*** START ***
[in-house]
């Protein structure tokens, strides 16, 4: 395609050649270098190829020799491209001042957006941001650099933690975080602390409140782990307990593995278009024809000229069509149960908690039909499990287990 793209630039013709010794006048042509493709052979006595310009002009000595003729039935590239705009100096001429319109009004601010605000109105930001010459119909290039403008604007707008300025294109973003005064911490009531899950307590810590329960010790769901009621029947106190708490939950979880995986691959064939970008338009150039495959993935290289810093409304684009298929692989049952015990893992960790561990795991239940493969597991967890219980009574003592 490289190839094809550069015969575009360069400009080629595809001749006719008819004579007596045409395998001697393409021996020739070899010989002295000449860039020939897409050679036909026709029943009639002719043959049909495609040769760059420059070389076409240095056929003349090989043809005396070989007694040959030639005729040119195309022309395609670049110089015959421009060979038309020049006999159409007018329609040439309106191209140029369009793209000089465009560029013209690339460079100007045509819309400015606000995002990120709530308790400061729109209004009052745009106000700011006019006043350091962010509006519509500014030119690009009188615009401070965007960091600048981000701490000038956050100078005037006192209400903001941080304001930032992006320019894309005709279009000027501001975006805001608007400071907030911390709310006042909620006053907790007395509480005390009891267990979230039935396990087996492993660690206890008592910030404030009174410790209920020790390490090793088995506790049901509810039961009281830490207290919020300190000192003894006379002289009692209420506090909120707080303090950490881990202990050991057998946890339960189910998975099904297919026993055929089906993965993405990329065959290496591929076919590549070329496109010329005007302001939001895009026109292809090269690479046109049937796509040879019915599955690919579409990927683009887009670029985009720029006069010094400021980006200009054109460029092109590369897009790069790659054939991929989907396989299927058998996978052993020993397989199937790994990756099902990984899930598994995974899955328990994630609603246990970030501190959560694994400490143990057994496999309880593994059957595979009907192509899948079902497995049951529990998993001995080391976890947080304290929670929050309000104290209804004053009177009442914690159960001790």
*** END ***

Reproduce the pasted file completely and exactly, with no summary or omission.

[in-house]
């Protein structure tokens, strides 16, 4: 395609050649270098190829020799491209001042957006941001650099933690975080602390409140782990307990593995278009024809000229069509149960908690039909499990287990 793209630039013709010794006048042509493709052979006595310009002009000595003729039935590239705009100096001429319109009004601010605000109105930001010459119909290039403008604007707008300025294109973003005064911490009531899950307590810590329960010790769901009621029947106190708490939950979880995986691959064939970008338009150039495959993935290289810093409304684009298929692989049952015990893992960790561990795991239940493969597991967890219980009574003592 490289190839094809550069015969575009360069400009080629595809001749006719008819004579007596045409395998001697393409021996020739070899010989002295000449860039020939897409050679036909026709029943009639002719043959049909495609040769760059420059070389076409240095056929003349090989043809005396070989007694040959030639005729040119195309022309395609670049110089015959421009060979038309020049006999159409007018329609040439309106191209140029369009793209000089465009560029013209690339460079100007045509819309400015606000995002990120709530308790400061729109209004009052745009106000700011006019006043350091962010509006519509500014030119690009009188615009401070965007960091600048981000701490000038956050100078005037006192209400903001941080304001930032992006320019894309005709279009000027501001975006805001608007400071907030911390709310006042909620006053907790007395509480005390009891267990979230039935396990087996492993660690206890008592910030404030009174410790209920020790390490090793088995506790049901509810039961009281830490207290919020300190000192003894006379002289009692209420506090909120707080303090950490881990202990050991057998946890339960189910998975099904297919026993055929089906993965993405990329065959290496591929076919590549070329496109010329005007302001939001895009026109292809090269690479046109049937796509040879019915599955690919579409990927683009887009670029985009720029006069010094400021980006200009054109460029092109590369897009790069790659054939991929989907396989299927058998996978052993020993397989199937790994990756099902990984899930598994995974899955328990994630609603246990970030501190959560694994400490143990057994496999309880593994059957595979009907192509899948079902497995049951529990998993001995080391976890947080304290929670929050309000104290209804004053009177009442914690159960001790």